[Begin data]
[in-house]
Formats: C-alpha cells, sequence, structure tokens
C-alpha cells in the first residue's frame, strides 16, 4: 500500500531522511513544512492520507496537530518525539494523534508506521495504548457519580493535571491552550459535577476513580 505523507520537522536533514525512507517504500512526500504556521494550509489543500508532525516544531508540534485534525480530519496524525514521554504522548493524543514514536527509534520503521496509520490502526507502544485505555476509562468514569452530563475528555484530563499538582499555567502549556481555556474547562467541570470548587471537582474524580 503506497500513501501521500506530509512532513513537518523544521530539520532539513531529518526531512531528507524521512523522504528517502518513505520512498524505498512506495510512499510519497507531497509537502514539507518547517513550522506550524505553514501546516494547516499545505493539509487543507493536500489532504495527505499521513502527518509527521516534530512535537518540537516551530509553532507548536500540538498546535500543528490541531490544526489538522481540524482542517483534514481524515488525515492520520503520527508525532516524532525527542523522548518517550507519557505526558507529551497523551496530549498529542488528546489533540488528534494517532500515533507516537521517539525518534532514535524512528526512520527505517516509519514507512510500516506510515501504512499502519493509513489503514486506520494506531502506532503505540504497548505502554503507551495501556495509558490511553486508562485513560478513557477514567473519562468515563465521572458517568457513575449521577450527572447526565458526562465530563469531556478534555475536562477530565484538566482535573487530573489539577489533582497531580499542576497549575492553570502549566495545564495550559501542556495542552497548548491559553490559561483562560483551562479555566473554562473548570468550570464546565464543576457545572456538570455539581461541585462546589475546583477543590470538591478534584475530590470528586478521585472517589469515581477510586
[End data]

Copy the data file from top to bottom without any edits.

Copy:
[in-house]
Formats: C-alpha cells, sequence, structure tokens
C-alpha cells in the first residue's frame, strides 16, 4: 500500500531522511513544512492520507496537530518525539494523534508506521495504548457519580493535571491552550459535577476513580 505523507520537522536533514525512507517504500512526500504556521494550509489543500508532525516544531508540534485534525480530519496524525514521554504522548493524543514514536527509534520503521496509520490502526507502544485505555476509562468514569452530563475528555484530563499538582499555567502549556481555556474547562467541570470548587471537582474524580 503506497500513501501521500506530509512532513513537518523544521530539520532539513531529518526531512531528507524521512523522504528517502518513505520512498524505498512506495510512499510519497507531497509537502514539507518547517513550522506550524505553514501546516494547516499545505493539509487543507493536500489532504495527505499521513502527518509527521516534530512535537518540537516551530509553532507548536500540538498546535500543528490541531490544526489538522481540524482542517483534514481524515488525515492520520503520527508525532516524532525527542523522548518517550507519557505526558507529551497523551496530549498529542488528546489533540488528534494517532500515533507516537521517539525518534532514535524512528526512520527505517516509519514507512510500516506510515501504512499502519493509513489503514486506520494506531502506532503505540504497548505502554503507551495501556495509558490511553486508562485513560478513557477514567473519562468515563465521572458517568457513575449521577450527572447526565458526562465530563469531556478534555475536562477530565484538566482535573487530573489539577489533582497531580499542576497549575492553570502549566495545564495550559501542556495542552497548548491559553490559561483562560483551562479555566473554562473548570468550570464546565464543576457545572456538570455539581461541585462546589475546583477543590470538591478534584475530590470528586478521585472517589469515581477510586